In my early twenties, I was a software engineer in Silicon Valley. I had been programming since I was seventeen years old, and by the time I was twenty-four I developed severe tendonitis and was declared permanently disabled. Having made it through difficulties before, I realized that this illness was yet another opportunity for me to examine my life and to grow. I decided to pursue a life of service and went back to school to become a doctor.
The first two years of medical school were spent mostly in the classroom, and I eagerly looked forward to our third year when we would start caring for patients. On my first day in the wards, I was assigned to Mr. Smith, a man in his sixties who was being admitted at the hospital for “masses” in his body. I knew, from reading his reports, that he had a cancer which had spread extensively throughout his body. He wasn’t expected to survive more than just a few months. No one had bothered to tell him any of this. I went to speak to him, and spent hours getting to know him over the course of that first day. I watched other doctors come and introduce themselves, check his chart, do their physical examinations, and leave without saying a word to the patient. Not a single one of those physicians discussed the patient’s diagnosis with him.
When all the doctors had left, Mr. Smith turned to me and asked me what his diagnosis was. I was surprised that he did not know and had to make a split second decision; to tell him, or to make an excuse and leave. I decided to tell him. Sitting next to his bed, I held his hand and slowly told him everything I knew about his diagnosis and prognosis. He cried and told me his life story. I listened and let him cry. He was under our care for two or three weeks as he underwent numerous procedures and tests and made some very difficult decisions. I spent as much time as I could with him every day. When it was time for him to leave the hospital, he turned to me and said “I wouldn’t have made it through this without you.”
I was puzzled. As a third year medical student, I had not done a single thing to help this man’s cancer. It slowly dawned on me that what I had done for him was to help him face some of the hardest news in his life. I had stood with him and held his hand as he had come to terms with his mortality. I had helped him reach that strength that had always been within him. That day, I knew the kind of service I could provide as a doctor, and decided to specialize in psychiatry.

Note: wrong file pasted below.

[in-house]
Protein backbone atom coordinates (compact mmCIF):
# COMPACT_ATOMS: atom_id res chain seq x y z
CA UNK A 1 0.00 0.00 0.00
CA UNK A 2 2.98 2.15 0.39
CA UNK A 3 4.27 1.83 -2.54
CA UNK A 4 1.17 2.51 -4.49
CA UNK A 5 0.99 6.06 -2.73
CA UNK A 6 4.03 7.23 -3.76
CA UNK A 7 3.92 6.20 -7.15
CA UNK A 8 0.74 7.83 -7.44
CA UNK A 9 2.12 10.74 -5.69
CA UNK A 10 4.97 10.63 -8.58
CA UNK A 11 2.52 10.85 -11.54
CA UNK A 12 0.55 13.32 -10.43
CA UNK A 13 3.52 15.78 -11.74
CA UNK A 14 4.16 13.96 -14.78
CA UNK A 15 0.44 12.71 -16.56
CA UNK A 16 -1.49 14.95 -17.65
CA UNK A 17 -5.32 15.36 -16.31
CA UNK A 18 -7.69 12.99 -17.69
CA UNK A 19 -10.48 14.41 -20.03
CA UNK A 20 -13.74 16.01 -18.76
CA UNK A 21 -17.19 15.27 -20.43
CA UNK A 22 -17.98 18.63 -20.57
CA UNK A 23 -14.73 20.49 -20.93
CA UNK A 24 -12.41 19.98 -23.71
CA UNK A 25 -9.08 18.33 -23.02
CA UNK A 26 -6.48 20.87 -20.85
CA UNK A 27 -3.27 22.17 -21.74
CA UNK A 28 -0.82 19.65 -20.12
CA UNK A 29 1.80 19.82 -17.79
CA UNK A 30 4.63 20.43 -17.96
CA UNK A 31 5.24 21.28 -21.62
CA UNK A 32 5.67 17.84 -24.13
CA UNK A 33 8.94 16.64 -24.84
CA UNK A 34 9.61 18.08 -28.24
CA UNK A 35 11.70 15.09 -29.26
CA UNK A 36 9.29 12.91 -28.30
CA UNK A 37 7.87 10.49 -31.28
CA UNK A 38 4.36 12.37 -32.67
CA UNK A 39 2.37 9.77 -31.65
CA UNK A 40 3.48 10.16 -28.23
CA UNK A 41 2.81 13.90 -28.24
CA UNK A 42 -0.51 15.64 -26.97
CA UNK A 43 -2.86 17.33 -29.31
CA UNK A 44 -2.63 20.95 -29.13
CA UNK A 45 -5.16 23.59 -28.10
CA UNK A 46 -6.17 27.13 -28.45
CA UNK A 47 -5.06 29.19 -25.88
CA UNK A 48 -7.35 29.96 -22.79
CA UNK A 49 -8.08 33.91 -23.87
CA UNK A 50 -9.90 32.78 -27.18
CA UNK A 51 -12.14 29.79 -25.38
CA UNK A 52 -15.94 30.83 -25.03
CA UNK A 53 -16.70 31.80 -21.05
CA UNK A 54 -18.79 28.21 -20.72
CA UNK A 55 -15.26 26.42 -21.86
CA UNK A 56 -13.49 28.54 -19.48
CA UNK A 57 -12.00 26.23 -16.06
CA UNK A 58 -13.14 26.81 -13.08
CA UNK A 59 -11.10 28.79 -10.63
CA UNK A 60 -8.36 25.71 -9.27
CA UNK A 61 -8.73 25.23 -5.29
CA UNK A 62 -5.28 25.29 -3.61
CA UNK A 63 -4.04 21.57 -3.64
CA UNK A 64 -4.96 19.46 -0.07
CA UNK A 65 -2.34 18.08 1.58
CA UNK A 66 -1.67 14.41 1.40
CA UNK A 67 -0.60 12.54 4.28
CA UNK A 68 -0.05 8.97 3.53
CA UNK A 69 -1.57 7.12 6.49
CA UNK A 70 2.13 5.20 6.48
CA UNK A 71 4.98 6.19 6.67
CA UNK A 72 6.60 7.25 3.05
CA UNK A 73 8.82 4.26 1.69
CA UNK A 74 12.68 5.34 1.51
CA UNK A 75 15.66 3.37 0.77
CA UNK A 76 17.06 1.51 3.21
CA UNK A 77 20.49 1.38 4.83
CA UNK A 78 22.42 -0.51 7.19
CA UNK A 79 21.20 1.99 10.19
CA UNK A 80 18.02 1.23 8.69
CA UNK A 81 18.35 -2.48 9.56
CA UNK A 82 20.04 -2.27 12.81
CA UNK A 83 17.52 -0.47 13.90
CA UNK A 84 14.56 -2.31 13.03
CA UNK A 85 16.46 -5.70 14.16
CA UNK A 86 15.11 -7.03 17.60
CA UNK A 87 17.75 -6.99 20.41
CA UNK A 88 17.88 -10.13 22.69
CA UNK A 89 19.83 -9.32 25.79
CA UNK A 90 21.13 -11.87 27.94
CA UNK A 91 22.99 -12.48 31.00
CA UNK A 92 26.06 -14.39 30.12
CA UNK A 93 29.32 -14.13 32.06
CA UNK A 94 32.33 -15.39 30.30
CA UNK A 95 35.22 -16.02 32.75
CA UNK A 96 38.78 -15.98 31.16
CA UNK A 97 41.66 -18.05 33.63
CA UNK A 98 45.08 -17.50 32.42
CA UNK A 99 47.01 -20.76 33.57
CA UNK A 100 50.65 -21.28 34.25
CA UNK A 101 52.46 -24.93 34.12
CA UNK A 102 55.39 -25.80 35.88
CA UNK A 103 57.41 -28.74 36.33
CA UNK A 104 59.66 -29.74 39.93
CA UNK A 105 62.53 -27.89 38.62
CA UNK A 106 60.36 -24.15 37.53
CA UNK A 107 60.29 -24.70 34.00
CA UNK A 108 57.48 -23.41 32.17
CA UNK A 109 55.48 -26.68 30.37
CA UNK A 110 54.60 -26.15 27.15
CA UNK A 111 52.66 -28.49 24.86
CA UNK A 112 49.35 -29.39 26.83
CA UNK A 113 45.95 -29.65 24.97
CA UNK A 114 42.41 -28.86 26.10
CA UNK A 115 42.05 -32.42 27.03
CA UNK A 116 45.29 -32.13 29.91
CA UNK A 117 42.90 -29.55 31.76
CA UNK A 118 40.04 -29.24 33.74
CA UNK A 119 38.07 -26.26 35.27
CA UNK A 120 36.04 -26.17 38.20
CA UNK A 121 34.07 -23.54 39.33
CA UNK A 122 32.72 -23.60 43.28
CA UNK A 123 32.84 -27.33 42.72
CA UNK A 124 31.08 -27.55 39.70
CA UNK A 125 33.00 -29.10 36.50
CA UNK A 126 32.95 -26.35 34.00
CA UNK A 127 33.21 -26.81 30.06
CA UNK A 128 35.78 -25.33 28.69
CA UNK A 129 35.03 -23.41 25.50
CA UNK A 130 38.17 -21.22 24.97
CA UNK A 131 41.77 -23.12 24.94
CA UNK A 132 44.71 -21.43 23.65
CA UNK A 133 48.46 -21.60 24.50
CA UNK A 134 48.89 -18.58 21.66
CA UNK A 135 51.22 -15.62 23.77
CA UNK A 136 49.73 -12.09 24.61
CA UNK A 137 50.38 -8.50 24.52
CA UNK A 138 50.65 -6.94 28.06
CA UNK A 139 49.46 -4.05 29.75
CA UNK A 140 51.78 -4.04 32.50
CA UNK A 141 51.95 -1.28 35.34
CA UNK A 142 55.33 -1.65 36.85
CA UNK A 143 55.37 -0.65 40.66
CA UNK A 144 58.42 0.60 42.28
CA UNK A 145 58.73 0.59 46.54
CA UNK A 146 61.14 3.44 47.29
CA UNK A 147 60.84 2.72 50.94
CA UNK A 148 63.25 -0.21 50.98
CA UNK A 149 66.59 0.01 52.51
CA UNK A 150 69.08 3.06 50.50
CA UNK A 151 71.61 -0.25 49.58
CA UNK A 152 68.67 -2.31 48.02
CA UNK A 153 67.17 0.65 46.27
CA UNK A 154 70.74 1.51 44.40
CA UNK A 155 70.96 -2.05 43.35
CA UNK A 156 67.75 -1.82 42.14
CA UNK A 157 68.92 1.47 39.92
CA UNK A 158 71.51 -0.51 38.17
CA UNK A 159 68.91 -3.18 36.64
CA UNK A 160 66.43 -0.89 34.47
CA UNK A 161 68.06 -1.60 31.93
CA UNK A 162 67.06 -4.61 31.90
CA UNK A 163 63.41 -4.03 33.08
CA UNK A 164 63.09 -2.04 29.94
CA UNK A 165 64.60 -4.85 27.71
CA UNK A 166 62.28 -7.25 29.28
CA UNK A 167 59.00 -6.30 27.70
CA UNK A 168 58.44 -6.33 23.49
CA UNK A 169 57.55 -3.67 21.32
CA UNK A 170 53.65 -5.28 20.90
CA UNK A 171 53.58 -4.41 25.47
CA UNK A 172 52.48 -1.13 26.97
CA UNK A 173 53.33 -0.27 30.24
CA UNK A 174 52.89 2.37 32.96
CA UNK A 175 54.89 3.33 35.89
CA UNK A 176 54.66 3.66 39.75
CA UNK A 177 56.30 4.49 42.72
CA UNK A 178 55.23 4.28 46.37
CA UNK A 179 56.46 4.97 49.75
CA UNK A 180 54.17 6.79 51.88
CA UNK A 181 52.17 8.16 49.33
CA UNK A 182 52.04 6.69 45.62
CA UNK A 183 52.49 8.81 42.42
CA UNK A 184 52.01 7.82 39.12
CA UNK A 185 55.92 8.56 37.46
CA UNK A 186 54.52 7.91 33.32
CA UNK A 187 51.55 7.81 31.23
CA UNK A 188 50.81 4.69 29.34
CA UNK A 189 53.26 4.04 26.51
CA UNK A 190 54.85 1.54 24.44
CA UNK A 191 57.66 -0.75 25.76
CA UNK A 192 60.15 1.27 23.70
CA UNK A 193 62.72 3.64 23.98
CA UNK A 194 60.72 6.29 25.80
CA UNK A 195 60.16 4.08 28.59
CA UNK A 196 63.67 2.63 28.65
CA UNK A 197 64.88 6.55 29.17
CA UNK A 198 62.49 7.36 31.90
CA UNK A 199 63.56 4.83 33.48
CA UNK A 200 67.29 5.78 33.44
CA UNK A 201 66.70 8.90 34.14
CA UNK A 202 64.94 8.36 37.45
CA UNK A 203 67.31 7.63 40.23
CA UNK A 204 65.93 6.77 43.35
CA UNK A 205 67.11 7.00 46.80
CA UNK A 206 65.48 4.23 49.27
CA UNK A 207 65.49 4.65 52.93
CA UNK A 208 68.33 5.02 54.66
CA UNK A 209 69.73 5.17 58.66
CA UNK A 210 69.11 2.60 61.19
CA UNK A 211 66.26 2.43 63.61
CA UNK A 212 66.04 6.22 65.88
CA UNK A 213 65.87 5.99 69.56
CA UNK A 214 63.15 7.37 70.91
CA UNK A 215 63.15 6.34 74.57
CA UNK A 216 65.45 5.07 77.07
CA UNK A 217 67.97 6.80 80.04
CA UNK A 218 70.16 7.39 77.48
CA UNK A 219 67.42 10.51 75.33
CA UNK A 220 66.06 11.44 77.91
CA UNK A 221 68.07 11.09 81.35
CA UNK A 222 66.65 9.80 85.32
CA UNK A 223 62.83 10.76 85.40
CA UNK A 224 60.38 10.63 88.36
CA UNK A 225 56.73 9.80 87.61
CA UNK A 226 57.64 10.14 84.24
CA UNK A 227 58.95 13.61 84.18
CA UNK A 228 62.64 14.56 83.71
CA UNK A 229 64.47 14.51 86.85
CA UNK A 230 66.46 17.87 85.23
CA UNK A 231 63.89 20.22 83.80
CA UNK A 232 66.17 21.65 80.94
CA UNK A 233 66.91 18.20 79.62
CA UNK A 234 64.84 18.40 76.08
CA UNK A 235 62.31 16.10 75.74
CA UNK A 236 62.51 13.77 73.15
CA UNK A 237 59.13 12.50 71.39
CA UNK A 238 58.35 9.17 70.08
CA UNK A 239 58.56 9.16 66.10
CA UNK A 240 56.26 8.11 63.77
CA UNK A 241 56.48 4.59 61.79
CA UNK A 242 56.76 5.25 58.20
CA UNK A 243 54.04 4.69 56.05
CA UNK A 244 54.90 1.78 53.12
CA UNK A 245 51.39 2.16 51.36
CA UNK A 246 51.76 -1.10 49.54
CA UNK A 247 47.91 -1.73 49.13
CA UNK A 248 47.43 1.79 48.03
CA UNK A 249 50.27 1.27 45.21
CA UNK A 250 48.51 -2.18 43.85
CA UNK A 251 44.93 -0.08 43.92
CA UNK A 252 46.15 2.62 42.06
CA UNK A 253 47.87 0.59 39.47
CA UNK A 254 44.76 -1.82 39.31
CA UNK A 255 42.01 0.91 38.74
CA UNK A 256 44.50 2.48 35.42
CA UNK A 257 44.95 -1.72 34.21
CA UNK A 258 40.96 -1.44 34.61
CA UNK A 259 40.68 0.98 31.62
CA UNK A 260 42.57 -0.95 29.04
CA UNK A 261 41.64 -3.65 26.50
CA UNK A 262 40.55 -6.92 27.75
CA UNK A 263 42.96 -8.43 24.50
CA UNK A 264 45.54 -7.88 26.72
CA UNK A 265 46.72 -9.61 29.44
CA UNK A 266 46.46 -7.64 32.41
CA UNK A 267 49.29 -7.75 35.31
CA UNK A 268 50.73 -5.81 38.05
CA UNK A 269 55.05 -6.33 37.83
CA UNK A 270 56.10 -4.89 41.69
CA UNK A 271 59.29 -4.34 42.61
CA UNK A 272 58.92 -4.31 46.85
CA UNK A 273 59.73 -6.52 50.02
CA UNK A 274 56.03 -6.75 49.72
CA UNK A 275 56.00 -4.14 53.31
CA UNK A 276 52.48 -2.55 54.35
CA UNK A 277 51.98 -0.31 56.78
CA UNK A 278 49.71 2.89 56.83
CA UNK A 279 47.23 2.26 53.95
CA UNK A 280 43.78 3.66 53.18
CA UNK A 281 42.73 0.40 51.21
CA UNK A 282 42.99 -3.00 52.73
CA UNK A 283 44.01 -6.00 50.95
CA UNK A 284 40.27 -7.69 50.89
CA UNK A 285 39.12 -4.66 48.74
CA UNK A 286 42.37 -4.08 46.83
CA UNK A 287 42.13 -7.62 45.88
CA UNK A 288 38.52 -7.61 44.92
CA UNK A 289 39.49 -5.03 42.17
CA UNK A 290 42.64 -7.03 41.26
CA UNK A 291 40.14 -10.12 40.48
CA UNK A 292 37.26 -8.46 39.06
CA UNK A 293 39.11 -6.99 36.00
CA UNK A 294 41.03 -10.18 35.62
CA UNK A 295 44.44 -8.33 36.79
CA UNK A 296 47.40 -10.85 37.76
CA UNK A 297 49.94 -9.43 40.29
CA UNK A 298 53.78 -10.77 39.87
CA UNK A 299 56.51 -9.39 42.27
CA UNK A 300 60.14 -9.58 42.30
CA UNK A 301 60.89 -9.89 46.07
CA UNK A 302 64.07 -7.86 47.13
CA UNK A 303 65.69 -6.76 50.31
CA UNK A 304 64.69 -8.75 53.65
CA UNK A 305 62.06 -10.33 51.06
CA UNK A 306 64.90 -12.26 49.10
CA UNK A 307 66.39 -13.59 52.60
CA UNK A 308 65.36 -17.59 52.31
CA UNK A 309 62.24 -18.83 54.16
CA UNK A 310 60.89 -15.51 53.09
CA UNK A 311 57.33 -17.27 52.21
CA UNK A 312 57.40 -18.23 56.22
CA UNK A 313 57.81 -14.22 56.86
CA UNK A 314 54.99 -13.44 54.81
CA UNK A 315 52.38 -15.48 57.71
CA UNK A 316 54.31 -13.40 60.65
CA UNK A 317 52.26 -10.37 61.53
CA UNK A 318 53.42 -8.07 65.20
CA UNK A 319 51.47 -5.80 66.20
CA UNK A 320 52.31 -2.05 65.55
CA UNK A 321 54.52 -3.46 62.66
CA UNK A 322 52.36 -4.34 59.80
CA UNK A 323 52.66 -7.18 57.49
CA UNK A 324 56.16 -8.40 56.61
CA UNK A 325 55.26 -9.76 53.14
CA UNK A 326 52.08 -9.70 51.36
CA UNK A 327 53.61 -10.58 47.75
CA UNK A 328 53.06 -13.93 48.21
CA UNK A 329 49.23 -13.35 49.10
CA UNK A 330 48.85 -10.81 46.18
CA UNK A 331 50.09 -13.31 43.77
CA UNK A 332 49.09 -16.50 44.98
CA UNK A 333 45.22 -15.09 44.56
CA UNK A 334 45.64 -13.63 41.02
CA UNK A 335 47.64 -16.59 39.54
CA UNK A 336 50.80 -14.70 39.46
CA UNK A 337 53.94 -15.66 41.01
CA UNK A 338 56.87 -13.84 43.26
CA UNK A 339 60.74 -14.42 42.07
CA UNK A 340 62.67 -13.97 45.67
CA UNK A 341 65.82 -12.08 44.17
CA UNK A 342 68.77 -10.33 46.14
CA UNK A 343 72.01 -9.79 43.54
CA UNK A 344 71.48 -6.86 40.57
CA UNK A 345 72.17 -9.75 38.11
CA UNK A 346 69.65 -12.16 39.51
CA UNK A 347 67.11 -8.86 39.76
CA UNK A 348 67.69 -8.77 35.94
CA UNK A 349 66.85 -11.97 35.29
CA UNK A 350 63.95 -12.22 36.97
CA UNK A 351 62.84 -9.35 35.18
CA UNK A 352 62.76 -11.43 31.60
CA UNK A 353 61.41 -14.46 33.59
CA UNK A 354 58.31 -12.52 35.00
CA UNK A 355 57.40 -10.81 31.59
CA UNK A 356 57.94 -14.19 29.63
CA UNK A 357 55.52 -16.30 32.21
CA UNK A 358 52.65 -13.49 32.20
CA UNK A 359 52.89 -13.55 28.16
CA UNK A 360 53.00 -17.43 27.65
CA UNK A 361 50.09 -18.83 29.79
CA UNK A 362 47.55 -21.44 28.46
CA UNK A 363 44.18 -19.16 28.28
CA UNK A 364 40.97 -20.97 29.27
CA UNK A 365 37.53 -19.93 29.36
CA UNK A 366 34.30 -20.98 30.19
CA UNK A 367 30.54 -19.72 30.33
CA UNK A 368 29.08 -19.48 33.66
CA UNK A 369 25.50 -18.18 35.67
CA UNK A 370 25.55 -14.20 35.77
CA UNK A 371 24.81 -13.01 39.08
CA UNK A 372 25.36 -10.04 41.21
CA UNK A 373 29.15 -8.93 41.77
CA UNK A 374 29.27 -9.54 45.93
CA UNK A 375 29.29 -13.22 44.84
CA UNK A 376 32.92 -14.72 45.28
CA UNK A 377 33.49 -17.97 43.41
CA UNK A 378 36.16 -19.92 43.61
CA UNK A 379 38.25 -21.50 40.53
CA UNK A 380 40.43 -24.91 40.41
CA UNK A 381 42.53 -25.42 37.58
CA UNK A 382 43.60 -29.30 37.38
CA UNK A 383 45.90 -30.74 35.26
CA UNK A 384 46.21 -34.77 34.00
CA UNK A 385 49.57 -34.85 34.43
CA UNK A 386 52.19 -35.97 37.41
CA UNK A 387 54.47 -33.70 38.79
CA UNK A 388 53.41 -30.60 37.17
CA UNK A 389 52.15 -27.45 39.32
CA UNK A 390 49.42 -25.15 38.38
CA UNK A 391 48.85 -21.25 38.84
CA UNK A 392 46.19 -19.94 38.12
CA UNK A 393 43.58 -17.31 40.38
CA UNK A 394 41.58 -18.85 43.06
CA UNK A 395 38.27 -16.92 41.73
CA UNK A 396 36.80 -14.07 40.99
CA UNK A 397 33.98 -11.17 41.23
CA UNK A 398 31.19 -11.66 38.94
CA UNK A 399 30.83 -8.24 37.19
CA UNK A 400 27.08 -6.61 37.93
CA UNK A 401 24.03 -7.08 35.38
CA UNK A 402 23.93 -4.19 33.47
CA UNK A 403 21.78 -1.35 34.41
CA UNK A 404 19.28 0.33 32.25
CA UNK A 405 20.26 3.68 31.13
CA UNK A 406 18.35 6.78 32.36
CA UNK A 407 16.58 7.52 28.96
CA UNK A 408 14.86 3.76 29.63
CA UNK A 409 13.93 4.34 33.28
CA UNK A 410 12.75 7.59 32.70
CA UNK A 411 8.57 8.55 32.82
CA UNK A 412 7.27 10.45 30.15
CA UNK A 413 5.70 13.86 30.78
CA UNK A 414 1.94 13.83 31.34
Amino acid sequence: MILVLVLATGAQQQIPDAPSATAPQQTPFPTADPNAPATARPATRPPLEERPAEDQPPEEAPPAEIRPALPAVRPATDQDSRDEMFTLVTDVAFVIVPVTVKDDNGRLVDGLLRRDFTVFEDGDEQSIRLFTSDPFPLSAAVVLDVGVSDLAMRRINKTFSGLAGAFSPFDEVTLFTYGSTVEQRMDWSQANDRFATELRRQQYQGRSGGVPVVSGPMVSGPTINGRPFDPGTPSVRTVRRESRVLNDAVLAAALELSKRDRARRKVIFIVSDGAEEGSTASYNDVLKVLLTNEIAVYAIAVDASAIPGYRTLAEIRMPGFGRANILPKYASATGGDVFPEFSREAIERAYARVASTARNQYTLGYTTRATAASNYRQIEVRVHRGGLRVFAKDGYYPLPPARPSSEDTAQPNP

I have come to realize that the struggles most humans face in life are, at their core, very similar. Every child has had to learn about fear, loneliness, and uncertainty and has searched for comfort and strength. All human beings, at some point in their lives, have had to find and define their identities, and learn to survive through extreme challenges. Having found my own strength, I have decided to focus my life and my career on helping others on this inner journey to self-realization and growth.
My Personal Life
I love my job and enjoy helping others tremendously. When I am not engaged with my work, I surround myself with the people most important in my life and take care to express my love for them as often as possible. I exercise self love as well by reading spiritual books, memoirs, and works of fiction, and strive to follow the teachings of spiritual writer Eckhart Tolle. My favorite memoirs were written by Frank McCourt and Maya Angelou. The greatest work of fiction I have ever read is One Hundred Years of Solitude by Gabriel Garcia Marquez. I love traveling, the endlessly entertaining pastime of people-watching, gardening, and playing with my dogs. Meditation and Yoga are integral parts of my daily life.